CD Projekt workers have decided to unionize in the wake of several waves of job cuts that happened at the company this year. They joined forces with fellow developers from other Polish companies to improve employment conditions.

CD Projekt devs form Polish Gamedev Workers Union to seek job security, fair treatment, and transparency

The group of game developers at CD Projekt and other game companies formed the Polish Gamedev Workers Union (via The Gamer), which will be an independent part of the larger union, OZZ Inicjatywa Pracownicza (Polish Trade Union Workers Initiative).

As the PGWU says in its FAQ, the workers started talking about unionizing after CD Projekt laid off 9% of its staff, or around 100 people, earlier this year. Prior to this, the company also decided to cut the remaining GWENT developers.

“This event created a tremendous amount of stress and insecurity, affecting our mental health and leading to the creation of this union in response,” the message reads. “Having a union means having more security, transparency, better protection, and a stronger voice in times of crisis.”

“We believe that the mass lay-offs are a danger to the gamedev industry and we believe that unionizing is a way for us to preserve the industry’s potential.”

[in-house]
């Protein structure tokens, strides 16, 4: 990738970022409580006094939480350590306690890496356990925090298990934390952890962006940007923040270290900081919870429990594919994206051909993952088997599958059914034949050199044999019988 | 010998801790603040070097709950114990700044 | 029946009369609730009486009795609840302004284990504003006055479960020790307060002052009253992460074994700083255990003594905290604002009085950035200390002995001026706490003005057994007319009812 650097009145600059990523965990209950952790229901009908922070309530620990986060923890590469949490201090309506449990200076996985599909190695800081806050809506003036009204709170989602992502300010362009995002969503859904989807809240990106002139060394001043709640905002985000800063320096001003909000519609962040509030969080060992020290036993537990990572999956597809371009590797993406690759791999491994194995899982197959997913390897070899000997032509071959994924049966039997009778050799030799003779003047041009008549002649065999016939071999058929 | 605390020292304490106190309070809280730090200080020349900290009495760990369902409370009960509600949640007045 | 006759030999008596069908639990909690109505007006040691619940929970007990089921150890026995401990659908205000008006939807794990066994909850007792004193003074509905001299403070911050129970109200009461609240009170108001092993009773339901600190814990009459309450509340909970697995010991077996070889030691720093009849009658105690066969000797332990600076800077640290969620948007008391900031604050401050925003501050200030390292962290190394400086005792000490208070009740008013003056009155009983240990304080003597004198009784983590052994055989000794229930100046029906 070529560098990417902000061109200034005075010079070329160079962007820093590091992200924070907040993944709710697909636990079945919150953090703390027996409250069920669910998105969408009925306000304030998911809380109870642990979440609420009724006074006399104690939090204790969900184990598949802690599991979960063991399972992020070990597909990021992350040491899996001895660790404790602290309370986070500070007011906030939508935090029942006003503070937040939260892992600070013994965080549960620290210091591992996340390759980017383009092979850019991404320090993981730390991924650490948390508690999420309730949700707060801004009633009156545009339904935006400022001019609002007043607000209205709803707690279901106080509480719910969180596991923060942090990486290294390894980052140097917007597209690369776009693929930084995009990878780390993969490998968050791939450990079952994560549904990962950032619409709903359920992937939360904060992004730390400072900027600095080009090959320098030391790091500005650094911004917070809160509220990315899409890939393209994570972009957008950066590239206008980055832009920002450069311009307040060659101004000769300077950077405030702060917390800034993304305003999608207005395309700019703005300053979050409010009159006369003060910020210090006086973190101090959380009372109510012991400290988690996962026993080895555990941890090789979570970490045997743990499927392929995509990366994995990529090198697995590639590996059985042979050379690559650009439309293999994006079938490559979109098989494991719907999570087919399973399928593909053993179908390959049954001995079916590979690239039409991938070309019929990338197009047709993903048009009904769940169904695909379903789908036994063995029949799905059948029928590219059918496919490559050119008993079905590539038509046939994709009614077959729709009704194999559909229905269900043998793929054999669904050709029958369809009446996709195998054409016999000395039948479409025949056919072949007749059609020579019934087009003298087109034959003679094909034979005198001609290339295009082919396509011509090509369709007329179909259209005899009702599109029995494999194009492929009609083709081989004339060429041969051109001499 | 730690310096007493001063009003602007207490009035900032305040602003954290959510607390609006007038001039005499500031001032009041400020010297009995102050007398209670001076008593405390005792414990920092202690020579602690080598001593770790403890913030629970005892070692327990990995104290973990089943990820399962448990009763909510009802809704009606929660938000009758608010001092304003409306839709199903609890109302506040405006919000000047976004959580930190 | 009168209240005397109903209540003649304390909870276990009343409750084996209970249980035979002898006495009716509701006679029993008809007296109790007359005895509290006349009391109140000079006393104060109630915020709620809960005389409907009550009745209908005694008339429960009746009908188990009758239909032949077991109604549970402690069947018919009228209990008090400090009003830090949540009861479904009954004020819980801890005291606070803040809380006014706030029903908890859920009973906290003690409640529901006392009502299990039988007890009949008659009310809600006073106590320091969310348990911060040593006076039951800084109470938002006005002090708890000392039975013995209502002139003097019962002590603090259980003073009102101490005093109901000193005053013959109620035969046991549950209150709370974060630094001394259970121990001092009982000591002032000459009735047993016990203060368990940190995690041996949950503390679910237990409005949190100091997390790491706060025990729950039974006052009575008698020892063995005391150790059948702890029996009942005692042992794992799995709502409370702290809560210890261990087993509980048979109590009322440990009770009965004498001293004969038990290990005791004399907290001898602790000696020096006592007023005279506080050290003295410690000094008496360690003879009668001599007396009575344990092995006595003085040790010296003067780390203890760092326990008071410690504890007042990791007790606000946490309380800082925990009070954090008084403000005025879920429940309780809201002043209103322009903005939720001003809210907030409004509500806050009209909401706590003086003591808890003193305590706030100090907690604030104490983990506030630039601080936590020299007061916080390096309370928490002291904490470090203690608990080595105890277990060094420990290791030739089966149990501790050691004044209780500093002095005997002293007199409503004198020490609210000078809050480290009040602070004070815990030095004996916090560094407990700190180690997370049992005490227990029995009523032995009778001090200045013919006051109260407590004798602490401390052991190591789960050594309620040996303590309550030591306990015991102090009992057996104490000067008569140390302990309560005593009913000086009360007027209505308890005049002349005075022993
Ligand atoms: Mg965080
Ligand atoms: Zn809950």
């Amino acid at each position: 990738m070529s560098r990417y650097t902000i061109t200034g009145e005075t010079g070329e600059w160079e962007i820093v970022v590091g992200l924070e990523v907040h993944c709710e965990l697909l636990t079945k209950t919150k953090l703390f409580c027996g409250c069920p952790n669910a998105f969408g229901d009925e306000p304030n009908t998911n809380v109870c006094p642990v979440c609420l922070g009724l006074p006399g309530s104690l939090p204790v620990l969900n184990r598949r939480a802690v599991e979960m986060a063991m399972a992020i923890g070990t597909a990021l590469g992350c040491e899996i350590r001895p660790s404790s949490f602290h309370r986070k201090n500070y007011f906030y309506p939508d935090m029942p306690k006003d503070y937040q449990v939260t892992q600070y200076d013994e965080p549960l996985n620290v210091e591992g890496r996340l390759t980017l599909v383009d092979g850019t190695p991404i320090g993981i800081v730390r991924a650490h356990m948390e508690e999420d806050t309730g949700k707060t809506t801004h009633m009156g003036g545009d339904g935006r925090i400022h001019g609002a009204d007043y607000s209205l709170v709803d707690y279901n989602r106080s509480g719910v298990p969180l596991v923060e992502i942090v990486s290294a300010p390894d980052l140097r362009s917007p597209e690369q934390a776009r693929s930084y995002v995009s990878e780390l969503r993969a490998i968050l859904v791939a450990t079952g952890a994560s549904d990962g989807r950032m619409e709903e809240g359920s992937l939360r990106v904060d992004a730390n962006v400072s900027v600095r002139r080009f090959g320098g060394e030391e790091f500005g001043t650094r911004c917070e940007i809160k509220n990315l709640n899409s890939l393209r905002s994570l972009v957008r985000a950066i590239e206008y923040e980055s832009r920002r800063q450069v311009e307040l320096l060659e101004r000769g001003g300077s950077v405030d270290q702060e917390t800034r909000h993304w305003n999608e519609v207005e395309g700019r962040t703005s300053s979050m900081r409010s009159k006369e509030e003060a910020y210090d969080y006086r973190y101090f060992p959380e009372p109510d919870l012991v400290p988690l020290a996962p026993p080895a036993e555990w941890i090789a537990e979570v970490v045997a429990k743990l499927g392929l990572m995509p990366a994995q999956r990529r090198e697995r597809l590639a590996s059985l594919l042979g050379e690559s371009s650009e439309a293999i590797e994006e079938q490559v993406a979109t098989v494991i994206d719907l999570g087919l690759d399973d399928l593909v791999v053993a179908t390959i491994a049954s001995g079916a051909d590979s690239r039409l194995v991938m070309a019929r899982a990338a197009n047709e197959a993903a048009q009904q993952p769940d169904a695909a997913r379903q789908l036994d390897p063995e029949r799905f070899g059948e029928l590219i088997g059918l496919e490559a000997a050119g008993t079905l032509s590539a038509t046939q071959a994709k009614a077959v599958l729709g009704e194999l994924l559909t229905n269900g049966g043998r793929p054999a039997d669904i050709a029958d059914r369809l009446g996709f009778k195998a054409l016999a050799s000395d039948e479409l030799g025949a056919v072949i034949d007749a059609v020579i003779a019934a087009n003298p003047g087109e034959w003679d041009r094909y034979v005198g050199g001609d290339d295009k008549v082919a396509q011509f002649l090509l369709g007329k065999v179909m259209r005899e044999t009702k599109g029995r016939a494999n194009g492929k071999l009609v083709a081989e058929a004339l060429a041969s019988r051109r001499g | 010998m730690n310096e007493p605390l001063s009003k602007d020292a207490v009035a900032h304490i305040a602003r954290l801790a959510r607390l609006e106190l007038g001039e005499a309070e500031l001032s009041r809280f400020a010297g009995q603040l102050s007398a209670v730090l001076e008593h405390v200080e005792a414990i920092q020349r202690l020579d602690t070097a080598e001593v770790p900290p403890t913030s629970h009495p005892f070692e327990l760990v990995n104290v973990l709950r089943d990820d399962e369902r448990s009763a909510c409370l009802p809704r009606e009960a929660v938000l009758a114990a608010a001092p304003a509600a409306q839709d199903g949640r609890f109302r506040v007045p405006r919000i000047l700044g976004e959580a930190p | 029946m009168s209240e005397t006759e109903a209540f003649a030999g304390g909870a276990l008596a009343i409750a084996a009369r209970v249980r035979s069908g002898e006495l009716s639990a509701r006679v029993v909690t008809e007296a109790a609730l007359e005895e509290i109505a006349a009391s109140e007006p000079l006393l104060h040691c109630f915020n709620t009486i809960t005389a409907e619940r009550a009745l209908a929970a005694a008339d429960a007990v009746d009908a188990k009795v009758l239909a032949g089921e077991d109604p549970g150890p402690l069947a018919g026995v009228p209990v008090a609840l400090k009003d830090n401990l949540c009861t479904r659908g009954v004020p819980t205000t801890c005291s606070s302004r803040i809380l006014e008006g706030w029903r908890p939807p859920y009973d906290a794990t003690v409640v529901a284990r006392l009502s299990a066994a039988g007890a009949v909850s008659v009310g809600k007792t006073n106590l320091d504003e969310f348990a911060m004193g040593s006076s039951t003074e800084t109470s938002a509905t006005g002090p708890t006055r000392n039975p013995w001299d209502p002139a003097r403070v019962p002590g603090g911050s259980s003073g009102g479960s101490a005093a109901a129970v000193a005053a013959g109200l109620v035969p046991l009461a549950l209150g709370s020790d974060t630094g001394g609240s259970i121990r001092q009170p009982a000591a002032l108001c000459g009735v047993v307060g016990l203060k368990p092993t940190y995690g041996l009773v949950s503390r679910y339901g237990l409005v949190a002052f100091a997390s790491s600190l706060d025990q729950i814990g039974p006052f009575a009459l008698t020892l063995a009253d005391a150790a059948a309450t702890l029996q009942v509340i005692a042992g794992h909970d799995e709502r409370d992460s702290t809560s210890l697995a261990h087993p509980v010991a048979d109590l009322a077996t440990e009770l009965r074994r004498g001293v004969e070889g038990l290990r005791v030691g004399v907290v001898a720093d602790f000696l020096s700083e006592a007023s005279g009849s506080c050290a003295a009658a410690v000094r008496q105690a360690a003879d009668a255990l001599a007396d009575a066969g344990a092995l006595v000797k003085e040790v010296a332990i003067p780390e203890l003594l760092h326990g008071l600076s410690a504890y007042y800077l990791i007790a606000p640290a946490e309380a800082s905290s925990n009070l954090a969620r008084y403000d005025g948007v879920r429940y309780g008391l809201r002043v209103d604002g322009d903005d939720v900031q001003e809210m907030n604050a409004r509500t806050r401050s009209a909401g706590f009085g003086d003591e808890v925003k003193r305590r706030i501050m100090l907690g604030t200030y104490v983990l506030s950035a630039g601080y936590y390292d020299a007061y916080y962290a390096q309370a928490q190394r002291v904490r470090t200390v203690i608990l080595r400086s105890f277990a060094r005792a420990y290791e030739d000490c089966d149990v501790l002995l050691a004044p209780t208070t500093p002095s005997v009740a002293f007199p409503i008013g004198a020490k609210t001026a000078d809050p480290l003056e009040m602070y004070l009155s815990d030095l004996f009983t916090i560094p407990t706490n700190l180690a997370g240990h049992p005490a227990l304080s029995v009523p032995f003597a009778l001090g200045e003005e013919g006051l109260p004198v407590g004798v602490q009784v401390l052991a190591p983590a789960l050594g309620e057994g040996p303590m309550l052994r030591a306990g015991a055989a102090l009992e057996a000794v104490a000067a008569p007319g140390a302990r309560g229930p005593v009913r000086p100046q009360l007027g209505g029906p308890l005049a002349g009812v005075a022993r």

Here are the union’s goals, according to its manifesto:

  • Creating games in a stable, fair, diverse, and healthy environment;
  • Ensuring job security, fair treatment, and transparency within Polish game companies;
  • Representing workers from all gamedev professions, including development, marketing, publishing, and back-office;
  • Establishing equal communication with employers (“Our goal is not to start a fight, but to have a dialogue”);
  • Working as a democratic structure, where members will vote for decisions and take an active part in forming the union’s policy.

The PGWU currently plans to gather more people from different Polish game companies. It also reached out to CD Projekt’s board, but is yet to receive an official response. As the union’s founders told CD-Action, they have “submitted all the documents to the legal department, everything is formally organized.”

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